At first sight, Lucy Heartfilia could be mistaken for a typical bimbo seen on reality shows. The image couldn’t be further from the truth: this seventeen-year-old loves reading and is secretly writing her first novel. But more importantly, just like her mother before her, Lucy is a wizard. A celestial wizard, in fact, capable of opening doors between worlds and calling upon spirits with whom she has signed a pact. She’s not like the old and ugly wizards we sometimes see, or the pretentious half-witches that surround themselves with mystery and think such powers shouldn’t be in the hands of a mere girl. Lucy is living proof that wizards can be young, sexy and fun.
Being wild and free, Lucy obviously dreams of joining the Fairy Tail Guild, the most famous group of wizards, which is made up of kind and welcoming nutjobs. The group makes a mess everywhere they go, always up for a fight and constantly measuring up against one another. “After all, the world wouldn’t be a fun place without them!” notes one of the characters. Lucy will make a lot of friends, not only in the guild but also among readers, who will flock to this story of adventures and setbacks, full of humor and shared madness, very much like Dragon Ball or One Piece. As crazy as this environment may be, Lucy still manages to keep a cool head. She didn’t have it easy as a kid, having lost her mother when she was ten. She came to resent her father for focusing on his work over her upbringing. But now, Lucy can count on her friends. In the Fairy Tail Guild, “one person’s happiness is everyone’s happiness. And one person’s tears are everyone’s tears.”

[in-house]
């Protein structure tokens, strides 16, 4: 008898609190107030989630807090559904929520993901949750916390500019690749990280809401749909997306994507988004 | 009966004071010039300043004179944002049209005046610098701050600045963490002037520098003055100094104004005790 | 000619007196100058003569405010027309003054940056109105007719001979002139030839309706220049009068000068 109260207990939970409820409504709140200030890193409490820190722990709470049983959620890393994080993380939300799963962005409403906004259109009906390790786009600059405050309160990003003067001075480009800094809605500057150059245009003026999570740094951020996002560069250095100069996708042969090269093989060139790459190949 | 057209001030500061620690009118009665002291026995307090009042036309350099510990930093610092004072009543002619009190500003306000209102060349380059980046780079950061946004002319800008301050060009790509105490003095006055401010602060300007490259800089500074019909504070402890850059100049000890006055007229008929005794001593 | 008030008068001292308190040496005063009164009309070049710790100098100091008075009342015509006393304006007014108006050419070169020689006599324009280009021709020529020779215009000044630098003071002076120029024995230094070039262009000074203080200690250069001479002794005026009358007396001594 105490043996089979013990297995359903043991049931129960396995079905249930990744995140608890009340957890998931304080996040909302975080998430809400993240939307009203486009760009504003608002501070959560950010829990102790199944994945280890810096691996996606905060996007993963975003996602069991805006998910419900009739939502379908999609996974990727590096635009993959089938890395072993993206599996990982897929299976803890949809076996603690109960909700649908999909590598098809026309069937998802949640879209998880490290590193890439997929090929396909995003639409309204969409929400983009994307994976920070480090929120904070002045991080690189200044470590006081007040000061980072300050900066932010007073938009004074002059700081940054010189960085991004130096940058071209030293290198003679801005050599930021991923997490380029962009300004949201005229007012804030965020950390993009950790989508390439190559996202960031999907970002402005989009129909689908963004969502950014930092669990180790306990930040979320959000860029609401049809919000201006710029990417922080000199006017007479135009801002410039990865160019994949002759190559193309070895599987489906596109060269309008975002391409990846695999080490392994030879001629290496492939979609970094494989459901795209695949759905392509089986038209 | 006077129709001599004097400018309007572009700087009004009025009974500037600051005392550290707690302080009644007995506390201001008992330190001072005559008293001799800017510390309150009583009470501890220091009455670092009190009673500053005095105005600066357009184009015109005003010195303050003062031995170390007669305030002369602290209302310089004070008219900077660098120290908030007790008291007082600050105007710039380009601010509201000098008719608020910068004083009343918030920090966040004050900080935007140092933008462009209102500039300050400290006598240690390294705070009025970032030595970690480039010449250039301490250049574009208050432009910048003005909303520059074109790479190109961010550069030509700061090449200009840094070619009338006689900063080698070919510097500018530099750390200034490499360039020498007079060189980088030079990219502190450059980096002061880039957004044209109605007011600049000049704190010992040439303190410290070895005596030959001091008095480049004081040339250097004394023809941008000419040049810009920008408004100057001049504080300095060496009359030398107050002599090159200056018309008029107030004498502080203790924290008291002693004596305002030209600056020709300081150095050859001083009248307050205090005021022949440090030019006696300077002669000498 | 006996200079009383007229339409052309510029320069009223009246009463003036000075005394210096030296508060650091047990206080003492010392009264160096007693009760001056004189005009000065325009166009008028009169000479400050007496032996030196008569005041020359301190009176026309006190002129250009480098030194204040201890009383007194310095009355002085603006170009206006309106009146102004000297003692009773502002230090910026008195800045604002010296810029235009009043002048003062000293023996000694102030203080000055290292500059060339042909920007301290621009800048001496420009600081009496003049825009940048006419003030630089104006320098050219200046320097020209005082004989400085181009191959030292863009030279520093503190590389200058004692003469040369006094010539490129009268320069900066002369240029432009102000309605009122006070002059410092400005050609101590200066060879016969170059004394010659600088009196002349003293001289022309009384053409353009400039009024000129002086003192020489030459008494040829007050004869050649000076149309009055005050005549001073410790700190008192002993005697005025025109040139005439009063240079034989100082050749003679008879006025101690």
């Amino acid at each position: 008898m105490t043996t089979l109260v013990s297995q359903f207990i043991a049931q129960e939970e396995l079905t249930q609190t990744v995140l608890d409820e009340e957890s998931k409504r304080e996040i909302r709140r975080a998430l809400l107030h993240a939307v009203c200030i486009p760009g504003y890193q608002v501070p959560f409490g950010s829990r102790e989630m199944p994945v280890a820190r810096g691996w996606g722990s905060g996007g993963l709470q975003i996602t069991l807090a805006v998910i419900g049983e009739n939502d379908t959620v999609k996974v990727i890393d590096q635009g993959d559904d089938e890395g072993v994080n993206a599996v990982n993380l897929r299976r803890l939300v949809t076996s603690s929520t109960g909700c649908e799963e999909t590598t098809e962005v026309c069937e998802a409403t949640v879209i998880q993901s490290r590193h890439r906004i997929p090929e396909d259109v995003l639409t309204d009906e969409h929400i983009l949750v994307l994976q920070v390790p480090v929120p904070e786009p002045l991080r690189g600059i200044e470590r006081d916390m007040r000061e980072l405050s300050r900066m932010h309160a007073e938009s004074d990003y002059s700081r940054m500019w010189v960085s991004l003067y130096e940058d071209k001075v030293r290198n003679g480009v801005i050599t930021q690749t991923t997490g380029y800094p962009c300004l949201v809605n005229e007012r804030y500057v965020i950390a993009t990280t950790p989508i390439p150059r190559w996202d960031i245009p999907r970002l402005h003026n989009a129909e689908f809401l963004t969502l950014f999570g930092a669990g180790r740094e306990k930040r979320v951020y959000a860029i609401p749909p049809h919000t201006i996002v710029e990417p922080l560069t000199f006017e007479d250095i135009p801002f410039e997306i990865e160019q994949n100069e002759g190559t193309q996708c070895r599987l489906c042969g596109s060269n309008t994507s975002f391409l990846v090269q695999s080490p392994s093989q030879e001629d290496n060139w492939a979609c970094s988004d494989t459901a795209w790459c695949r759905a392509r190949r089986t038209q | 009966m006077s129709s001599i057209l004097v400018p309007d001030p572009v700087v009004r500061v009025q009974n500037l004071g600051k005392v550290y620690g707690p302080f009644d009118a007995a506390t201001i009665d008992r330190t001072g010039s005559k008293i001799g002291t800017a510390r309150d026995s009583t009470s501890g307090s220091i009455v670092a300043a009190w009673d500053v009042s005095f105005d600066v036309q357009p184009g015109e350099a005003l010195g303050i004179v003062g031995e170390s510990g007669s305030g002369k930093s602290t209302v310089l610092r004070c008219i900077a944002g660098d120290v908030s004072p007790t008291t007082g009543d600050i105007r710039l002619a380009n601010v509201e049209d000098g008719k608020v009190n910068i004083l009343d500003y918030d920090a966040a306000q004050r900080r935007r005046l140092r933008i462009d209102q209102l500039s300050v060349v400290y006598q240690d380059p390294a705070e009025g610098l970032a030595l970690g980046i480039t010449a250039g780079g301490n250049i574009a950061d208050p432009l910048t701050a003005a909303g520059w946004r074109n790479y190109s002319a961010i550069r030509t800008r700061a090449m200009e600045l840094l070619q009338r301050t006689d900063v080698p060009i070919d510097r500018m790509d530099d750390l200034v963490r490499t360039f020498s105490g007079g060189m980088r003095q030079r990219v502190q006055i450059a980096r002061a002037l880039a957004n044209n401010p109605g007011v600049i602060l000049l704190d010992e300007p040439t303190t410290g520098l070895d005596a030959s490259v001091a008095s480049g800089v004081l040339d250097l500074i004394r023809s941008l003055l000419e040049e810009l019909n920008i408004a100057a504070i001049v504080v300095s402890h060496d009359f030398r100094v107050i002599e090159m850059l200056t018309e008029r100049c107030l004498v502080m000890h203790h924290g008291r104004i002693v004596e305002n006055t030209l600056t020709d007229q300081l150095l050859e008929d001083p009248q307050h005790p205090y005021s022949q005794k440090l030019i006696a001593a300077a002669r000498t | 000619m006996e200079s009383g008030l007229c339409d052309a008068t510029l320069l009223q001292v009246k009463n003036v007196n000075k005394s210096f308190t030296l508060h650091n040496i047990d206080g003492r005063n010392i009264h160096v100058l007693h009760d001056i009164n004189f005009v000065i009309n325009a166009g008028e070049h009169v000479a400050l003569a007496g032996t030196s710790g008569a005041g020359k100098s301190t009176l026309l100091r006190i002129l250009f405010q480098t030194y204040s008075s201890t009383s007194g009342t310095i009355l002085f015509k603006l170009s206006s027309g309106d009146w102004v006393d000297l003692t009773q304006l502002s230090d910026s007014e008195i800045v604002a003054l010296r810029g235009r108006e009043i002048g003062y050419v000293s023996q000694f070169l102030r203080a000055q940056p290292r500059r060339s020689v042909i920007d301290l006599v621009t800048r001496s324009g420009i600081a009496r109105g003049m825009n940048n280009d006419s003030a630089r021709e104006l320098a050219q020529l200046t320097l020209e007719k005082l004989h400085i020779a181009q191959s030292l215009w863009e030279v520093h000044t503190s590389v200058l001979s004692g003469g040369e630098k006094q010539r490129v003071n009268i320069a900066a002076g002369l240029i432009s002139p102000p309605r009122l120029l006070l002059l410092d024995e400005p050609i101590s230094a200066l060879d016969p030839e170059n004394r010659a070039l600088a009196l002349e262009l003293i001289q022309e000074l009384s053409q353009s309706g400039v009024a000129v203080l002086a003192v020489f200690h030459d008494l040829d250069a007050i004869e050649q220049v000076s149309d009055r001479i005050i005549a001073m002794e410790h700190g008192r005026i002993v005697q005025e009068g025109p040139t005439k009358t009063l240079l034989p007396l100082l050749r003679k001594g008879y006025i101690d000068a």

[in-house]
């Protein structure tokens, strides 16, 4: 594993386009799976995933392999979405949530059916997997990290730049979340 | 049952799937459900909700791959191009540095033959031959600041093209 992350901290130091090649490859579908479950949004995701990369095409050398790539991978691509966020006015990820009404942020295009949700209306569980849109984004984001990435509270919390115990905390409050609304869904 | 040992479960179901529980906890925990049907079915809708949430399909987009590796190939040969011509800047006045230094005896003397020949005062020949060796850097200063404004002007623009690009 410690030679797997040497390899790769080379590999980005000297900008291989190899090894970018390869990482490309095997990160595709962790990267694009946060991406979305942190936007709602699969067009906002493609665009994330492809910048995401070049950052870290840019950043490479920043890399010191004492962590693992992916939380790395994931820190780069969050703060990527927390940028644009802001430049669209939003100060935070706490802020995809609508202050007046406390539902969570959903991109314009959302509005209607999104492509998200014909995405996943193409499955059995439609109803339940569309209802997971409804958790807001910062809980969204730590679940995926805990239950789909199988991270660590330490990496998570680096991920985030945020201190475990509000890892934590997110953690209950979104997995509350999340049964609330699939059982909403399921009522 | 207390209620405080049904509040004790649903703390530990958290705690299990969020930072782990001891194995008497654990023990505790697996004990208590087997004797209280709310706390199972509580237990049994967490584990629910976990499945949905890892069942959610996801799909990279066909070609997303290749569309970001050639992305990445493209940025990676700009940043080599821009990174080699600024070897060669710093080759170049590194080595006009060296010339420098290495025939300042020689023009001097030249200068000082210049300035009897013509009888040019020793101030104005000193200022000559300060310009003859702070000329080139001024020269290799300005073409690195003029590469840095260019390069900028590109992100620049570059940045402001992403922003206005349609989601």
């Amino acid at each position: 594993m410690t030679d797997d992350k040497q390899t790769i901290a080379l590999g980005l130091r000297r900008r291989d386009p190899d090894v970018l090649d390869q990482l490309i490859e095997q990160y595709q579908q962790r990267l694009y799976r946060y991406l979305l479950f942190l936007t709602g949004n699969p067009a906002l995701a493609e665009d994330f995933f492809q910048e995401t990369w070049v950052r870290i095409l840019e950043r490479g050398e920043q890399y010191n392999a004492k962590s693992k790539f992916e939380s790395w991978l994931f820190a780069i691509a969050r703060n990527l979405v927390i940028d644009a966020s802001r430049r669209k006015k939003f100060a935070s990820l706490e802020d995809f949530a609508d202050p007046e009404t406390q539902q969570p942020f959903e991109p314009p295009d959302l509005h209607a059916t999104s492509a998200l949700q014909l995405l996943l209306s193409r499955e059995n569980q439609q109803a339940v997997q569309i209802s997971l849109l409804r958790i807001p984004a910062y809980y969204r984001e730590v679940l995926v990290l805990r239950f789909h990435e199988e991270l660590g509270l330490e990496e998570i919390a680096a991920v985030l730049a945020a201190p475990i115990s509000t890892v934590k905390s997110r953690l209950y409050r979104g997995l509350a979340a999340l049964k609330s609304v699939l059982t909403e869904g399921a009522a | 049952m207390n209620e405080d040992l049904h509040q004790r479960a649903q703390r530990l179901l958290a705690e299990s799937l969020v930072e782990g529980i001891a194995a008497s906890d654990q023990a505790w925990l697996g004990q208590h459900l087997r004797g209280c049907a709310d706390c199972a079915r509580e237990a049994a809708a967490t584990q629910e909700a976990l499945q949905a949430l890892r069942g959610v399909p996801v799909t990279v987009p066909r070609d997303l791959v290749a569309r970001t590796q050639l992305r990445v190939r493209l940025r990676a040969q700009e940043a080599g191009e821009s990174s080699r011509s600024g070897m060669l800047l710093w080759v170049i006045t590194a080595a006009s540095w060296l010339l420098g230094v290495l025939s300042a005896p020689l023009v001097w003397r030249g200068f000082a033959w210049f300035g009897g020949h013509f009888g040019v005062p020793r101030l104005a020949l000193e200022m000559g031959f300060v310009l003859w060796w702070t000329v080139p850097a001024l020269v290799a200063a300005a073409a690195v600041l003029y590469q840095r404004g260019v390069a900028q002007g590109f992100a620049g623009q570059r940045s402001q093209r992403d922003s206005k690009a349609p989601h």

A romantic teenager
At the beginning of Dragon Ball, Bulma is but a teenager. And like most girls her age, she’s very romantic and dreams of finding her Prince Charming. To make her wish come true, she needs to find the seven Dragon Balls whose magical powers—once united—can grant anyone their most heartfelt wish. Her Dragon Ball detector will lead her to the first one, kept by future saga lead Sangoku, an adorably naïve, monkey-tailed boy. She asks him to join her quest, thinking he might be a good bodyguard down the line. Bulma’s a tough cookie, and her wits make up for her lack of combat skills in a world where fighting is daily business. “Touch your own butt, old man!” she tells Turtle Hermit, known for his perverted antics. Smart and inventive, she will become known for her inventions like the Dragon Ball detector and the Micro Band, a watch that can shrink the person who wears it.
Wife and mother
Dragon Ball is the perfect example of the kind of shōnen manga aimed at teenage boys. Sangoku—a “mirror-hero”—shares their concerns about life. He goes through the various stages of maturity, increasing his self-knowledge and pushing his limits by subduing his opponents, who sometimes end up siding with him. By the end of the saga, Bulma is a grown woman who’s followed her own path. After more than a thousand pages of storyline, she has become a wife and a mother, while always being there for her friends. Just like Sangoku, she has evolved and changed outfits and hairstyle countless times. She’s also become more mature and had two children with Sangoku’s old foe-turned-friend Vegeta. Toriyama’s wild imagination transported readers with humor and the colorful characters that make up the big family in this fast-paced, funny and punchy story. With around 350 million copies sold worldwide, Dragon Ball was a massive hit. In France, the title was launched in 1993, solidifying manga’s place alongside the country’s well-loved bandes dessinées.
The Heroines of Comics : Japan is the third and last of a three part article series The Heroines of Comics.
Part 1: The Heroines of Comics : Europe